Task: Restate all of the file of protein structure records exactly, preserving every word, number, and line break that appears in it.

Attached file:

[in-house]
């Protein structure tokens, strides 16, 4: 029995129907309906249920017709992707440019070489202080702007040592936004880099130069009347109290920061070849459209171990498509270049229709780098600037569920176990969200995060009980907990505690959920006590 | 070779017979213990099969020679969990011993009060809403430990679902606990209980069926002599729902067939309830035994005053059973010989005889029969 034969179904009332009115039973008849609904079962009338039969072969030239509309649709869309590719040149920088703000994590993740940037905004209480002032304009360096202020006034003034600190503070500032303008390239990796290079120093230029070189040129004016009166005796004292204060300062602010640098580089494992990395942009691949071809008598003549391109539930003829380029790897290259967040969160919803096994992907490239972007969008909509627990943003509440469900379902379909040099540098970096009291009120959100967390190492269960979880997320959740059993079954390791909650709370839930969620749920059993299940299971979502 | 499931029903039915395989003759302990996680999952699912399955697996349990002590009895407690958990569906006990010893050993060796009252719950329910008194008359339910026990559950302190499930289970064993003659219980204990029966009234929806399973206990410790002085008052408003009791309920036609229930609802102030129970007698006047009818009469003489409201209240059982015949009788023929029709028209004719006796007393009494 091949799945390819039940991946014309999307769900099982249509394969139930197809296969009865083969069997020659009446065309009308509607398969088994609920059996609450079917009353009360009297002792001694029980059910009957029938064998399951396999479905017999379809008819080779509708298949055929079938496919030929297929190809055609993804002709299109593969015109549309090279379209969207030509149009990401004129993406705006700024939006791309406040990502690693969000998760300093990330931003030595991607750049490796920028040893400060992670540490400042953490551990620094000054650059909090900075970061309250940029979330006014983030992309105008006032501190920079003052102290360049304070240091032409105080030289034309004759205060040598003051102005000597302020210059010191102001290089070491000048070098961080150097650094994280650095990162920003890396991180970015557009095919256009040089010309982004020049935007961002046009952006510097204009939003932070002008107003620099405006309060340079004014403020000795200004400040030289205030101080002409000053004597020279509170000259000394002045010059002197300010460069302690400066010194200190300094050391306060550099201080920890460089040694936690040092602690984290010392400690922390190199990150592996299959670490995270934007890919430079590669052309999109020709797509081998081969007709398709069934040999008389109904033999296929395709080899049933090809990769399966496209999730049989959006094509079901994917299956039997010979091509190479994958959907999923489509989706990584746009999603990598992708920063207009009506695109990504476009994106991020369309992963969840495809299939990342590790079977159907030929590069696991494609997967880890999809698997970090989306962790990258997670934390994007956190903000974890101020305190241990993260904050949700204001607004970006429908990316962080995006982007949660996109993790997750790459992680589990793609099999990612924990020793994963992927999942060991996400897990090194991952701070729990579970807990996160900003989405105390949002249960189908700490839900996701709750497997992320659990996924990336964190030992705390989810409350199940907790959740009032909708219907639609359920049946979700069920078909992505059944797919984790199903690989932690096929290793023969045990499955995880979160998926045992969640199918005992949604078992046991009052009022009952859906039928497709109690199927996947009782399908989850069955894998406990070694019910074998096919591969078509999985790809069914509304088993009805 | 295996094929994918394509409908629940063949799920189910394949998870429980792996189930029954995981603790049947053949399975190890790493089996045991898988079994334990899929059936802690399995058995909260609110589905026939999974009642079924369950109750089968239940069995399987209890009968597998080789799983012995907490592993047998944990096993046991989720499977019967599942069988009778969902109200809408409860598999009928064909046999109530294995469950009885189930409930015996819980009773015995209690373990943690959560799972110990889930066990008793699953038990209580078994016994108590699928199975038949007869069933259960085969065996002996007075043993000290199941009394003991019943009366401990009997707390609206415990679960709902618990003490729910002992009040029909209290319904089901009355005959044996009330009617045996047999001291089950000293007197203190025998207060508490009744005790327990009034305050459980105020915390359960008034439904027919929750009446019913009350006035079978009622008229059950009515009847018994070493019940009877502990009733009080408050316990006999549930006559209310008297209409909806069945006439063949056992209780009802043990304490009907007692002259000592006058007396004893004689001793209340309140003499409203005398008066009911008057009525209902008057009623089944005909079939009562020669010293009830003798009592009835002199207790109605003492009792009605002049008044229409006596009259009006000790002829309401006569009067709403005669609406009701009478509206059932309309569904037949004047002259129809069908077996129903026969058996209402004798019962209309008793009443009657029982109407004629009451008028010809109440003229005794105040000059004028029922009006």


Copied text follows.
[in-house]
């Protein structure tokens, strides 16, 4: 029995129907309906249920017709992707440019070489202080702007040592936004880099130069009347109290920061070849459209171990498509270049229709780098600037569920176990969200995060009980907990505690959920006590 | 070779017979213990099969020679969990011993009060809403430990679902606990209980069926002599729902067939309830035994005053059973010989005889029969 034969179904009332009115039973008849609904079962009338039969072969030239509309649709869309590719040149920088703000994590993740940037905004209480002032304009360096202020006034003034600190503070500032303008390239990796290079120093230029070189040129004016009166005796004292204060300062602010640098580089494992990395942009691949071809008598003549391109539930003829380029790897290259967040969160919803096994992907490239972007969008909509627990943003509440469900379902379909040099540098970096009291009120959100967390190492269960979880997320959740059993079954390791909650709370839930969620749920059993299940299971979502 | 499931029903039915395989003759302990996680999952699912399955697996349990002590009895407690958990569906006990010893050993060796009252719950329910008194008359339910026990559950302190499930289970064993003659219980204990029966009234929806399973206990410790002085008052408003009791309920036609229930609802102030129970007698006047009818009469003489409201209240059982015949009788023929029709028209004719006796007393009494 091949799945390819039940991946014309999307769900099982249509394969139930197809296969009865083969069997020659009446065309009308509607398969088994609920059996609450079917009353009360009297002792001694029980059910009957029938064998399951396999479905017999379809008819080779509708298949055929079938496919030929297929190809055609993804002709299109593969015109549309090279379209969207030509149009990401004129993406705006700024939006791309406040990502690693969000998760300093990330931003030595991607750049490796920028040893400060992670540490400042953490551990620094000054650059909090900075970061309250940029979330006014983030992309105008006032501190920079003052102290360049304070240091032409105080030289034309004759205060040598003051102005000597302020210059010191102001290089070491000048070098961080150097650094994280650095990162920003890396991180970015557009095919256009040089010309982004020049935007961002046009952006510097204009939003932070002008107003620099405006309060340079004014403020000795200004400040030289205030101080002409000053004597020279509170000259000394002045010059002197300010460069302690400066010194200190300094050391306060550099201080920890460089040694936690040092602690984290010392400690922390190199990150592996299959670490995270934007890919430079590669052309999109020709797509081998081969007709398709069934040999008389109904033999296929395709080899049933090809990769399966496209999730049989959006094509079901994917299956039997010979091509190479994958959907999923489509989706990584746009999603990598992708920063207009009506695109990504476009994106991020369309992963969840495809299939990342590790079977159907030929590069696991494609997967880890999809698997970090989306962790990258997670934390994007956190903000974890101020305190241990993260904050949700204001607004970006429908990316962080995006982007949660996109993790997750790459992680589990793609099999990612924990020793994963992927999942060991996400897990090194991952701070729990579970807990996160900003989405105390949002249960189908700490839900996701709750497997992320659990996924990336964190030992705390989810409350199940907790959740009032909708219907639609359920049946979700069920078909992505059944797919984790199903690989932690096929290793023969045990499955995880979160998926045992969640199918005992949604078992046991009052009022009952859906039928497709109690199927996947009782399908989850069955894998406990070694019910074998096919591969078509999985790809069914509304088993009805 | 295996094929994918394509409908629940063949799920189910394949998870429980792996189930029954995981603790049947053949399975190890790493089996045991898988079994334990899929059936802690399995058995909260609110589905026939999974009642079924369950109750089968239940069995399987209890009968597998080789799983012995907490592993047998944990096993046991989720499977019967599942069988009778969902109200809408409860598999009928064909046999109530294995469950009885189930409930015996819980009773015995209690373990943690959560799972110990889930066990008793699953038990209580078994016994108590699928199975038949007869069933259960085969065996002996007075043993000290199941009394003991019943009366401990009997707390609206415990679960709902618990003490729910002992009040029909209290319904089901009355005959044996009330009617045996047999001291089950000293007197203190025998207060508490009744005790327990009034305050459980105020915390359960008034439904027919929750009446019913009350006035079978009622008229059950009515009847018994070493019940009877502990009733009080408050316990006999549930006559209310008297209409909806069945006439063949056992209780009802043990304490009907007692002259000592006058007396004893004689001793209340309140003499409203005398008066009911008057009525209902008057009623089944005909079939009562020669010293009830003798009592009835002199207790109605003492009792009605002049008044229409006596009259009006000790002829309401006569009067709403005669609406009701009478509206059932309309569904037949004047002259129809069908077996129903026969058996209402004798019962209309008793009443009657029982109407004629009451008028010809109440003229005794105040000059004028029922009006």